Hopes Raised For Rural Broadband

Hopes have been raised in rural areas of Tyrone suffering from inadequate broadband provision after the Department of Agriculture confirmed a £5 million investment.

The multi-million pound investment will target specifically target broadband for areas of deprivation in rural regions.

Department of Agriculture and Rural Development (DARD) Minister Michelle O’Neill originally revealed details of the planned investment in January, stating it would be rolled out through the Rural Development Programme over the next two years. This week the Minister said she said she hoped the £5 million will stimulate rural businesses and in the future and see many of the 37,000 rural premises that don’t have access to fix wire broadband getting connected.

Last December an Ofcom report named the Omagh district as the worst in the UK for basic broadband coverage.

Despite a £48 million Department of Enterprise programme to make super fast broadband available to 95 percent of premises in the North, one-in-four homes in the Omagh district (24.7 per-cent) either cannot or choose not to get above the very basic speed of 2Mbps.

The revelation emerged after a “universal service commitment” made by the coalition government that every household will have access to 2Mbps broadband by 2015.


Among the worst affected local areas are Greencastle and Broughderg, where businesses and residential properties have lagged behind in terms of Internet connectivity.

Mid Tyrone has suffered a double-whammy in recent months with the ongoing faults at their site in Mullaghcarn affecting Vodafone mobile phone customers. The major network provider has blamed power issues for the persistent signal blackouts for the area.

DARD’s announcement has now raised hopes that the tide has turned for the connectivity drought in those areas. The department said it will target areas that currently cannot connect to fixed wire broadband, and put in place the infrastructure required to allow third party companies to offer a broadband service to people in rural not spots.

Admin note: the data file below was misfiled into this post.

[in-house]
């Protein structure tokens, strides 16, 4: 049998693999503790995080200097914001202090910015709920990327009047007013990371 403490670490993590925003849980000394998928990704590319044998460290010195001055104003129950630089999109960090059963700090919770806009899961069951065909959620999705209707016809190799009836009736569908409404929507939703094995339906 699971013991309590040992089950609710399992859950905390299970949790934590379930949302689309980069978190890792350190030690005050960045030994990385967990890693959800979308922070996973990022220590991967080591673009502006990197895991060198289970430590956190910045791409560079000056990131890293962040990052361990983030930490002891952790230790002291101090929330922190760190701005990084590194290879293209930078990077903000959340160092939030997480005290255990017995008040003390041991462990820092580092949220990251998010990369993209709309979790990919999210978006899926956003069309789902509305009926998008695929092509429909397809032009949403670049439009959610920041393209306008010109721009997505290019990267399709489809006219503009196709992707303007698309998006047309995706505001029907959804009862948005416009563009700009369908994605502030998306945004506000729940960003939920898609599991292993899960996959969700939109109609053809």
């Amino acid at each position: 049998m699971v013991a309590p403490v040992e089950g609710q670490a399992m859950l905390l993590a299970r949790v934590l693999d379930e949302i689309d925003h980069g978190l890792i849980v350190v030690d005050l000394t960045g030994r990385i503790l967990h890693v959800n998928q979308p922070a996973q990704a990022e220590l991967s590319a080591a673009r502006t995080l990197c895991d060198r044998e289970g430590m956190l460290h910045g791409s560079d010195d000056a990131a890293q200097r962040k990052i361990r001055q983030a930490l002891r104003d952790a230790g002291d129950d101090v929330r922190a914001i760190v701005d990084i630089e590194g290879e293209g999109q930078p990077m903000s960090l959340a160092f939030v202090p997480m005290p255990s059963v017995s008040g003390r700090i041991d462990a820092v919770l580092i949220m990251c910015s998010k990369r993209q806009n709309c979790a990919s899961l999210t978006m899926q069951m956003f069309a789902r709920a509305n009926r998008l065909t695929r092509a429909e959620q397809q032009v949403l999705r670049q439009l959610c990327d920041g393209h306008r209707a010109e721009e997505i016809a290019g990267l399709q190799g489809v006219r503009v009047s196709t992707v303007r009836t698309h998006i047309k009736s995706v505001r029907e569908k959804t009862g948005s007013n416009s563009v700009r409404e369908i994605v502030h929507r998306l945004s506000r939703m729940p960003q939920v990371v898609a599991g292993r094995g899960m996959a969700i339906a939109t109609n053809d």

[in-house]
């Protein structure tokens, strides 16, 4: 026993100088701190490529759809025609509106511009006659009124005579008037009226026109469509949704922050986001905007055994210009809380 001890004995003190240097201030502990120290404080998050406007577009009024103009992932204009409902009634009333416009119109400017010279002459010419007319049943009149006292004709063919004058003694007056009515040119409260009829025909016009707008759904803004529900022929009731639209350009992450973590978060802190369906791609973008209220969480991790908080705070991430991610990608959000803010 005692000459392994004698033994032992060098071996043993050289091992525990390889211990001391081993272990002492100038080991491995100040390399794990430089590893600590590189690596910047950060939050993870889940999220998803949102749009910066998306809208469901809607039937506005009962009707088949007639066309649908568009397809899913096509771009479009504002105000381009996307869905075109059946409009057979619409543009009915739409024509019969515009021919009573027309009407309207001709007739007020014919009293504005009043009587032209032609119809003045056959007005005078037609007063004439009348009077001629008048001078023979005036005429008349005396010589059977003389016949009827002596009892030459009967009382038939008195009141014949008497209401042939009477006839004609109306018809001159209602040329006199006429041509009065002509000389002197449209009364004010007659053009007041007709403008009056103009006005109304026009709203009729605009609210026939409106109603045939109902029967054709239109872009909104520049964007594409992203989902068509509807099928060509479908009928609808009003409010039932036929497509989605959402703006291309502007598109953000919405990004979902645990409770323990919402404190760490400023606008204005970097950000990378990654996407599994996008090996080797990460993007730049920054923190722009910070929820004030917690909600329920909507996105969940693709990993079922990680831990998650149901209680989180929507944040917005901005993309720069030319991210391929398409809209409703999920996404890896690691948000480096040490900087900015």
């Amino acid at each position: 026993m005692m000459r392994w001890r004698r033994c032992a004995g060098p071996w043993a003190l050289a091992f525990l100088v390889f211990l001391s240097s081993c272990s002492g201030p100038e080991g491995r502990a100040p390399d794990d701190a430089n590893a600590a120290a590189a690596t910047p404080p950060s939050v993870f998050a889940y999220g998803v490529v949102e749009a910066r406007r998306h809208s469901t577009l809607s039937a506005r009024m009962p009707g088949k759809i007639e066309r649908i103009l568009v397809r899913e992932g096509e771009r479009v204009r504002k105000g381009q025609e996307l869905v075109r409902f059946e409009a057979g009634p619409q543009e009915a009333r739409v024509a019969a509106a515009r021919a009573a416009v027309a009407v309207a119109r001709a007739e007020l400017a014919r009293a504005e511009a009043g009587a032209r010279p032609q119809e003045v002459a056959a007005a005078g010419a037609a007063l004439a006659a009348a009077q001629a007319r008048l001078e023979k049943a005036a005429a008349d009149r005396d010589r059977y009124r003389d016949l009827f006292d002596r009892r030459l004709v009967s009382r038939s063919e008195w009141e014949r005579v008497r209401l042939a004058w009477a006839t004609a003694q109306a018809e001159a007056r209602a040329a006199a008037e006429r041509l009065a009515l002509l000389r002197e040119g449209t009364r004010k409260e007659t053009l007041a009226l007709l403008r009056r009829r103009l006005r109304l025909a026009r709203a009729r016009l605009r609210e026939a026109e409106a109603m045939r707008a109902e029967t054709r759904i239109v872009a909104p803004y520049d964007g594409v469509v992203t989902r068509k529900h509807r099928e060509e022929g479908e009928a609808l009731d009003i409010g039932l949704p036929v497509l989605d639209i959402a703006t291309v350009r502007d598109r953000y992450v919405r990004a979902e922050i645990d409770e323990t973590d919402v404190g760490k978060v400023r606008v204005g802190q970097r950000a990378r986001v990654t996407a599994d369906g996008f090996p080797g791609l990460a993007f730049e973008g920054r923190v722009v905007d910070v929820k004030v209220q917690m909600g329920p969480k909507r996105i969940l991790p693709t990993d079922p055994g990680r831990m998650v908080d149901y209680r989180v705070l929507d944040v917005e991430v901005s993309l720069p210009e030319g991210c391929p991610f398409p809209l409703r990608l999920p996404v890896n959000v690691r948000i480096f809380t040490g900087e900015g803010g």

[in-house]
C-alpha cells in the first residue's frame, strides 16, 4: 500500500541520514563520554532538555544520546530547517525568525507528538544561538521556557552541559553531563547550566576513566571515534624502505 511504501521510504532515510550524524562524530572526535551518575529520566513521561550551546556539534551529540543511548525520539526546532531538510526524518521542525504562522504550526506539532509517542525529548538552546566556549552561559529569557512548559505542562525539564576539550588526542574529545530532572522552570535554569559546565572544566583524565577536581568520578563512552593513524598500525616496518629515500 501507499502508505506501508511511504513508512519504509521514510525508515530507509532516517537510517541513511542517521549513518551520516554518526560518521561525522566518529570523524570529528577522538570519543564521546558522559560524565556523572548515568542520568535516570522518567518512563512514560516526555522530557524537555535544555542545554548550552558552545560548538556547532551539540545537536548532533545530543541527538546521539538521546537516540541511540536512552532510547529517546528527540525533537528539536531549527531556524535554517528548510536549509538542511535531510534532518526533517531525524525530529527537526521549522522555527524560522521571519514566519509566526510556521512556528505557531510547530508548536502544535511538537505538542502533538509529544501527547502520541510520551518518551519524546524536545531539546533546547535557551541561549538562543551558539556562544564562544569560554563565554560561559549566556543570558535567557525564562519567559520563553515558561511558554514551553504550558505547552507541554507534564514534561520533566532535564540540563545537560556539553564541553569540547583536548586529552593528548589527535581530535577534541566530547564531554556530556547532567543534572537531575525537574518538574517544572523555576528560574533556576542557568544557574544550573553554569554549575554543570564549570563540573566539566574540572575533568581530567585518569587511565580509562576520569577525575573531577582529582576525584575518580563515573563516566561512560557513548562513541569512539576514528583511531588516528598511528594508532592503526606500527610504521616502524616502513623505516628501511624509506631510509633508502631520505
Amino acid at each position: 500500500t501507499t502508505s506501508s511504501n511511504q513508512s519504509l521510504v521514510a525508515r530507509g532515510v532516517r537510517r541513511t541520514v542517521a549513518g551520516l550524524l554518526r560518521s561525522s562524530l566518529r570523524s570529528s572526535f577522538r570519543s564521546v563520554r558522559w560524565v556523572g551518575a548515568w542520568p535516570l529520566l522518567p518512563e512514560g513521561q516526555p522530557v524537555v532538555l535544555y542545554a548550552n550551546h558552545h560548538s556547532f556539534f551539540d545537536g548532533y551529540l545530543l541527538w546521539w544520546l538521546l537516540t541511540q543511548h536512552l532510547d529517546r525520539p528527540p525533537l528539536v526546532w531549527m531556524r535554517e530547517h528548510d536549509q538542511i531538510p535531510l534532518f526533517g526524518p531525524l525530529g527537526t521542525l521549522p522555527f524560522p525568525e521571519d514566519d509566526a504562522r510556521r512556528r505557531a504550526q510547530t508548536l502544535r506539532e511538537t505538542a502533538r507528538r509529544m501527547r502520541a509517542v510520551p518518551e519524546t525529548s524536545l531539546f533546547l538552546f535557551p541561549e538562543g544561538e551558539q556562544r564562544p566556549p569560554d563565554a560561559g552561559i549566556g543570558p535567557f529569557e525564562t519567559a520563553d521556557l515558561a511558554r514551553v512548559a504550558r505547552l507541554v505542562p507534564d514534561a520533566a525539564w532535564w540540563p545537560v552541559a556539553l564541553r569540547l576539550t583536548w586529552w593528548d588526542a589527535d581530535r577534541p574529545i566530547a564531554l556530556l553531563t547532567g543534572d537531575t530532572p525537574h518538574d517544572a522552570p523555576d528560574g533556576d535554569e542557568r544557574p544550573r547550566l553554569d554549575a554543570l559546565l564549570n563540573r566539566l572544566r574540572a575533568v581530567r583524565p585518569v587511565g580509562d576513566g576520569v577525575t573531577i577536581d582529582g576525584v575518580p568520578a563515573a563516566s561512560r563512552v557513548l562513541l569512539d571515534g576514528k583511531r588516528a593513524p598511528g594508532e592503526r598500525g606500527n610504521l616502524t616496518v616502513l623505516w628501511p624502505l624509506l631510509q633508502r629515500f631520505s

“I am committing £5 million to the delivery of broadband that will be used exclusively to target rural areas of high deprivation across the north that currently have no fixed wire infrastructure to access broadband,” said Minister O’Neill.

“I hope that this funding will stimulate companies supplying broadband to get out into rural areas and use this infrastructure to provide access for rural dwellers and businesses to use broadband. I want this investment to stimulate rural businesses and give rural dwellers a wider access to services via broadband.”

The Sinn Féin Minister said the £5 million will bring DARD’s total investment in rural broadband to £7.5million.


Meanwhile Cookstown has become the first town in Tyrone to install a town-centre wide Wi-Fi service.

Cookstown District Council said the new service, available from a number of wireless access points located within its properties, will enable shoppers to keep connected, business meetings to be enhanced and visitors to access tourist information.

Wi-Fi can be accessed for free for a limited period of one hour, while access to the Internet from council facilities is free of charge for a limited period of 30 minutes.

Further access can be obtained with a daily fee of £2, weekly fee of £8 or a 30 day fee of £15.

Strabane last year trialled a Wi-Fi project from a small number of access points, but the venture failed to get off the ground. Dungannon is considering a similar move to Cookstown, however there are currently no plans for a similar service in Omagh.

Omagh District Council have maintained a policy of not installing Wi-Fi in its buildings.

Source: ulsterherald.com